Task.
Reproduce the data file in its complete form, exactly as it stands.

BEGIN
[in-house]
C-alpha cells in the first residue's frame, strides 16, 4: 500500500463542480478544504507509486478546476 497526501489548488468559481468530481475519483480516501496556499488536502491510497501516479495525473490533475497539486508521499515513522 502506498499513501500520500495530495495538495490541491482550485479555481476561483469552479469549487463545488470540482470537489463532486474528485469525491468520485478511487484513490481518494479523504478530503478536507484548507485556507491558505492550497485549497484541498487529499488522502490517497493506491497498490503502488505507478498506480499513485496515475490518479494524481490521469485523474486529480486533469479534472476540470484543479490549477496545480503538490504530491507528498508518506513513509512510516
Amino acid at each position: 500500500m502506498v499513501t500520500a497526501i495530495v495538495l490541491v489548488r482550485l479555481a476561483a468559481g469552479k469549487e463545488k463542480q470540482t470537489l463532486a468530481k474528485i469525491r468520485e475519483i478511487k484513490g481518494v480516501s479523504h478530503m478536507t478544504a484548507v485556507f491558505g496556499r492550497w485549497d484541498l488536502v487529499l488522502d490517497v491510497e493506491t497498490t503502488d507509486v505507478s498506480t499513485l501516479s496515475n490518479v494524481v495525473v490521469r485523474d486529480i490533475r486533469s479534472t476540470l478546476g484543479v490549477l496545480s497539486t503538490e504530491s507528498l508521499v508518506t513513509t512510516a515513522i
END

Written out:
[in-house]
C-alpha cells in the first residue's frame, strides 16, 4: 500500500463542480478544504507509486478546476 497526501489548488468559481468530481475519483480516501496556499488536502491510497501516479495525473490533475497539486508521499515513522 502506498499513501500520500495530495495538495490541491482550485479555481476561483469552479469549487463545488470540482470537489463532486474528485469525491468520485478511487484513490481518494479523504478530503478536507484548507485556507491558505492550497485549497484541498487529499488522502490517497493506491497498490503502488505507478498506480499513485496515475490518479494524481490521469485523474486529480486533469479534472476540470484543479490549477496545480503538490504530491507528498508518506513513509512510516
Amino acid at each position: 500500500m502506498v499513501t500520500a497526501i495530495v495538495l490541491v489548488r482550485l479555481a476561483a468559481g469552479k469549487e463545488k463542480q470540482t470537489l463532486a468530481k474528485i469525491r468520485e475519483i478511487k484513490g481518494v480516501s479523504h478530503m478536507t478544504a484548507v485556507f491558505g496556499r492550497w485549497d484541498l488536502v487529499l488522502d490517497v491510497e493506491t497498490t503502488d507509486v505507478s498506480t499513485l501516479s496515475n490518479v494524481v495525473v490521469r485523474d486529480i490533475r486533469s479534472t476540470l478546476g484543479v490549477l496545480s497539486t503538490e504530491s507528498l508521499v508518506t513513509t512510516a515513522i